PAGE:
Theorem HC2
If L and M are the hyperbolic circles K(C,r) and K(D,s),
and
d(C,D) = t, then the hyperbolic radical axis hR(L ,M) is
(1) a hyperbolic line perpendicular to CD if
e^{t} < cosh(r)/cosh(s) < e^{t}, and
(2) the empty set otherwise.
A key step requires a lemma whose proof consists of a series of calculations.
It is probably best to omit the proof at first reading.
Lemma
Suppose that A, B and Q lie on a hyperbolic line H with d(A,B) = t > 0.
Then
(1) e^{t} < cosh(d(A,Q))/cosh(d(B,Q) < e^{t}, and
(2) for s ε (e^{t},e^{t}), there is a unique Q on H
with cosh(d(A,Q))/cosh(d(B,Q)) = s.
proof of lemma


Proof of Theorem
The proof consists of three steps:
(a) If Q ε hR(L,M), and Q* is the foot of the hyperbolic perpendicular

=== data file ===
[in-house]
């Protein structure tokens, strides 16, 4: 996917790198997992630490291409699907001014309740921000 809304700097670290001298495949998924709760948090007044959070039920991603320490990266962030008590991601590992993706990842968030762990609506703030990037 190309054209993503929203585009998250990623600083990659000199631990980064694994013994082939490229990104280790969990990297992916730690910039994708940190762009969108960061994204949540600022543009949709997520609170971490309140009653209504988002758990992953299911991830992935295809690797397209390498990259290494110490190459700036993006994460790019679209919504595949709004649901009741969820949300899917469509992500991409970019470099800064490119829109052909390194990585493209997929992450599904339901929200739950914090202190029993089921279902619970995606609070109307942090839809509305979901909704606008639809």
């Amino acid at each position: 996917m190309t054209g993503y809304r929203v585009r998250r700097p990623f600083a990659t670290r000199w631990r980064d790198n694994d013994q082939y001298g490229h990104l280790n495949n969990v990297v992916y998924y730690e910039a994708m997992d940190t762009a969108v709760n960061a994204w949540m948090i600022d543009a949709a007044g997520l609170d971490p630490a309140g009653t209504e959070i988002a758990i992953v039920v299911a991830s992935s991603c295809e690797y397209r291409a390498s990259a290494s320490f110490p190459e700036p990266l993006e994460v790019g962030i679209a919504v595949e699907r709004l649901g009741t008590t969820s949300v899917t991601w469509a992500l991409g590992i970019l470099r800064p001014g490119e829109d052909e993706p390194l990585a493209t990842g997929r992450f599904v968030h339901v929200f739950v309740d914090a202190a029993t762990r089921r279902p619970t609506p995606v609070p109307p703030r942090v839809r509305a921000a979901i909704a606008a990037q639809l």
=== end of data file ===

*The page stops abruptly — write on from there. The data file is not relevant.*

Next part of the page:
from Q to the hyperbolic line CD, then R ε hR(L,M).
(b) There is at most one point R in hR(L,M) which lies on CD.
(c) If the point R as in (b) exists, then the perpendicular to CD through
R is the hR(L,M).
(a) Suppose that Q* is the foot
of the hyperbolic perpendicular from a point Q
to the hyperbolic line CD. Let d(C,Q*) = q*, d(C,Q) = q, d(Q,Q*) = h.
Then hp(Q,L) = cosh(q)/cosh(r), hp(Q*,L) = cosh(q*)/cosh(r).
By the hyperbolic version of Pythagoras's Theorem cosh(q) = cosh(q*)cosh(h).
Then hp(Q,L) = hp(Q*,L)cosh(h).
Similarly, hp(Q,M) = hp(Q*,M)cosh(h).
Thus, if Q ε hR(L,M) i.e. hp(Q,L) = hp(Q,M), then
hp(Q*,L) = hp(Q*,M), so
that Q* ε hR(L,M).
(b) Now, R ε hR(L,M) lies on CD, if and only if hp(R,L) = hp(R,M).
The condition amounts to cosh(d(R,C))/cosh(r) = cosh(d(R,D))/cosh(s).
i.e. cosh(d(R,C))/cosh(d(R,D)) = cosh(r)/cosh(s).
By the Lemma, this is possible only if e^{t} < cosh(r)/cosh(s) < e^{t},
where t = d(C,D). When the ineqalities are satifsied, R is unique.
(c) If we have a point R as in (b), then reversing the argument in (a),
we see that each point of the hyperbolic line through R perpendicular
to CD lies in hR(L,M). By (a), each point on hR(L,M) projects to R,
so lies on this hyperbolic perpendicular.